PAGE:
Bruce Pennington loves UFOs

There’s nothing like writing a book about a topic to make you realize how little you know about it. But it’s not so much that I’m learning new facts — I knew I’d learn those — it’s that I’m adjusting my framework for understanding the topic a little bit.

Here’s one adjustment I learned recently: Bruce Pennington is a bigger part of retro sci-fi art than I thought he was. I already knew he was big! But it seems like he has dozens of standout covers, many of which are for the biggest names around. Judging from ISFDB, he kicked off his career with two 1968 covers, Stranger in a Strange Land and Dune, both solid classics. He’s done Bradbury, Lovecraft, Asimov, McCaffery, van Vogt, more Heinlein, the list goes on.

Another related fact I’ve learned is that he loves flying saucers, and he’s done so many UFOs that are all both high quality and in such a great variety that when I sat down to figure out the best retro UFO art, about half of the top 15 or so images were from him.

I’m trying not to focus too much one any one artist in my book, so I had to trim his UFO art contributions down to just two. But here’s a dedicated email about all of them.

First, this classic. It’s Children of Tomorrow by A. E. van Vogt, for a 1973 edition. The dark lighting, the field, and the UFO’s grimy exterior all call to mind a sort of realist Andrew Wyeth vibe — about the last thing you’d associate with a UFO.

On the other side of the color pallete is the trippy UFO on Pennington’s 1974 cover to Cults of Unreason, a nonfiction book by Christopher Evans. Excuse the grainy image:

Most great UFO covers feature an ominously silent flying saucer, leaving the reader to wonder if it’s bringing world peace or laser blasts. The covers that go straight to the laser blasts just don’t have that same subtly.

Here’s a (non-Pennington) example of what I’m talking about. Which of these two covers is more interesting?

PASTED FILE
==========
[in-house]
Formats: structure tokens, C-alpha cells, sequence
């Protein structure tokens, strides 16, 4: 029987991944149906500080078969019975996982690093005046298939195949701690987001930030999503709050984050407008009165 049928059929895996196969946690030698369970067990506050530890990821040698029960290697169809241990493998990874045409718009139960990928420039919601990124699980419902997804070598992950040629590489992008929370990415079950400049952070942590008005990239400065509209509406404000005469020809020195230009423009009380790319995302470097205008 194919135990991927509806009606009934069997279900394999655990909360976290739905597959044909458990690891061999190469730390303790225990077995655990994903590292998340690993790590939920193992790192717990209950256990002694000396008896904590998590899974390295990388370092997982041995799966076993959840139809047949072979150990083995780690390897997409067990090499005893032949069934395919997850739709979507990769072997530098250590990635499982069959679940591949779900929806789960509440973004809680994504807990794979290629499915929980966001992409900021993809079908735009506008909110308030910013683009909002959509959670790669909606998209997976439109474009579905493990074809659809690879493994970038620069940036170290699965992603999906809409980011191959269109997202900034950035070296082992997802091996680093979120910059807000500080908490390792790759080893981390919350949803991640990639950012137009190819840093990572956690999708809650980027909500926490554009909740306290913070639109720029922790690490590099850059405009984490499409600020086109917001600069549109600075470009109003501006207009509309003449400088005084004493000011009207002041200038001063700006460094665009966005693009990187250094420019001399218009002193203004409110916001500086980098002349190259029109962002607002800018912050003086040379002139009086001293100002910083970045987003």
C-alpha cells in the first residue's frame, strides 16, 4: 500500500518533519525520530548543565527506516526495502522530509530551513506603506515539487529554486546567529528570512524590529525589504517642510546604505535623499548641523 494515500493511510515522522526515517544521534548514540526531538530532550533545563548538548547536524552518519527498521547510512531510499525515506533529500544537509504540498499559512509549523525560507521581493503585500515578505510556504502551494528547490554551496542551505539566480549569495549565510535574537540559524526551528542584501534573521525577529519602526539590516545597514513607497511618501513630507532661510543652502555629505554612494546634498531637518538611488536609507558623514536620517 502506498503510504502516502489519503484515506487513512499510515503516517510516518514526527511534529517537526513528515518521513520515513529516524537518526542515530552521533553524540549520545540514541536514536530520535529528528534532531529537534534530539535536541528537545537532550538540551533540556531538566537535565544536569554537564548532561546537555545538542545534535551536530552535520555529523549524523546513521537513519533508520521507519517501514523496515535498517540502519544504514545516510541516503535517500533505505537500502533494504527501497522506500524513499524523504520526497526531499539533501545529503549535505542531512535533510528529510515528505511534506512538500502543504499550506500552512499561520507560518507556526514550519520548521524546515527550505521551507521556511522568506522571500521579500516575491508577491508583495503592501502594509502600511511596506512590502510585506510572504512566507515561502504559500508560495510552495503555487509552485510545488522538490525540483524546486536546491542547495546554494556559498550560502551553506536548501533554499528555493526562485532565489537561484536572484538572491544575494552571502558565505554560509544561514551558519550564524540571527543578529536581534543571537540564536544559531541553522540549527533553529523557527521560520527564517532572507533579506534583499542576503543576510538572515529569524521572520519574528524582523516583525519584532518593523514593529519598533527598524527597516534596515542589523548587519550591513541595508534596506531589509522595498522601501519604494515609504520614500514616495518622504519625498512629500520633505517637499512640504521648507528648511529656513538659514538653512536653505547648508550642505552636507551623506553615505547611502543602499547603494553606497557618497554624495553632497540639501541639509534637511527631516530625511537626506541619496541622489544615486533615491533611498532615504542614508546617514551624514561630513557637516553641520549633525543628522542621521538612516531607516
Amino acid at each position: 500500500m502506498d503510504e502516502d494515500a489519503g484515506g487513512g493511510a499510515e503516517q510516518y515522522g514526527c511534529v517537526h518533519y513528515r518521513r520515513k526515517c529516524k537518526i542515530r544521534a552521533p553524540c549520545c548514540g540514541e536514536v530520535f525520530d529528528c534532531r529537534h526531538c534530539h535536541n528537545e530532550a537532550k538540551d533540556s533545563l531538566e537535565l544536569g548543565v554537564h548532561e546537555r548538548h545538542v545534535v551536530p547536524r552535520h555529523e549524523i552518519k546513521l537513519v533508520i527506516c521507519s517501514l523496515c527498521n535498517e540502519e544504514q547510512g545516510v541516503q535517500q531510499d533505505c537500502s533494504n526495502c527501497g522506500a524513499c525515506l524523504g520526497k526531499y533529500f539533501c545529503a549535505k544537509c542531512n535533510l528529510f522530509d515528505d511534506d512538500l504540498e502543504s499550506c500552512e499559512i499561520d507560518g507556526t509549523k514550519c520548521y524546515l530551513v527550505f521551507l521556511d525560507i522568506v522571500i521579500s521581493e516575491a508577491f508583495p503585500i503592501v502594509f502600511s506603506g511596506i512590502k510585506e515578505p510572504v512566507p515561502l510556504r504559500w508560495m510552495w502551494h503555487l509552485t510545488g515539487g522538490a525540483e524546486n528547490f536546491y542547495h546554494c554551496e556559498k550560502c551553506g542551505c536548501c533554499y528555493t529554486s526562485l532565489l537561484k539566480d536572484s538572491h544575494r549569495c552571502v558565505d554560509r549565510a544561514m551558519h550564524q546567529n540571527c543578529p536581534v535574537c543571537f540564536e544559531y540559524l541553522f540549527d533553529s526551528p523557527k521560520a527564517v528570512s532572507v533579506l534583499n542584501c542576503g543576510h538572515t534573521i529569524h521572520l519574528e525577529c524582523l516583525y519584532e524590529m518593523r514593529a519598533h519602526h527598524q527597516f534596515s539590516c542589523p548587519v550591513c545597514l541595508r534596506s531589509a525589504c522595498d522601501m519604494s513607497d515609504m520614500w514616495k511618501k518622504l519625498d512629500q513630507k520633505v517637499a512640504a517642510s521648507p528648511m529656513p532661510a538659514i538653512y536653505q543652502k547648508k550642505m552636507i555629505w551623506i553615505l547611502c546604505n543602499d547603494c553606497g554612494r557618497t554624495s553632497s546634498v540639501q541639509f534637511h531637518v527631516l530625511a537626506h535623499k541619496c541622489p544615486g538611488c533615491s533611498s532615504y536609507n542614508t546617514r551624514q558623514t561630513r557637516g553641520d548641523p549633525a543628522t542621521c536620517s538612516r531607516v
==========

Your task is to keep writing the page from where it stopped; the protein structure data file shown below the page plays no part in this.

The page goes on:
You might disagree, but I’d pick the uncredited 1980 one on the left over the more action-oriented 1982 Chris Moore on the right.

Anyway, that said, guess who still managed to throw together a compelling cover packed with UFOs on the offensive? Pennington, for a 1978 over to The Heaven Makers, by Frank Herbert.

Speaking of Herbert, Pennington’s 1972 Dune Messiah cover is worth a mention, even if it’s more in the ‘flying saucers’ category than the UFO one.

This 1977 cover to Barry N. Malzberg’s On a Planet Alien skillfully paints a picture of a first contact between shadowy figures and a spacesuited one. As the book’s title implies, it’s a reversal of your classic first contact: The guy with the flying saucer is the human, and he’s on… a planet alien.

But Pennington could do the classic UFO just fine. Here’s his stellar 1969 cover to New Maps of Hell, by Kingsley Amis.

That’s just the most noteworthy ones! Pennington has an entire section of his site devoted to UFO art, so check that out for more.

The page also includes Pennington’s personal musings on UFOs. Is he a true believer? He kept me guessing! Here’s how he starts:

“To pre-empt the question of whether I've ever actually had a personal experience of one, the answer has to be yes.”

Promising! But there’s an explanation after all:

“The autumnal ground mist of the time was acting like a vast magnifying glass, distorting even the humblest aircraft light into a glowing, pulsating ball of plasma gaining dimension the closer it gets to the horizon.

For several minutes I was enthralled, until an aircraft flew over soon afterwards, duplicating exactly the same illusion when it became submerged in fog, causing one of its lights to become prodigiously large and bright like a UFO. Dilemma solved.”

Then Pennington pulled another twist on me:

“More recent events though have defied such easy explanation and I hope in due course to give a full account of them here.”

Bruce Pennington stays an enigma to the end, just like the UFOs he depicts so well.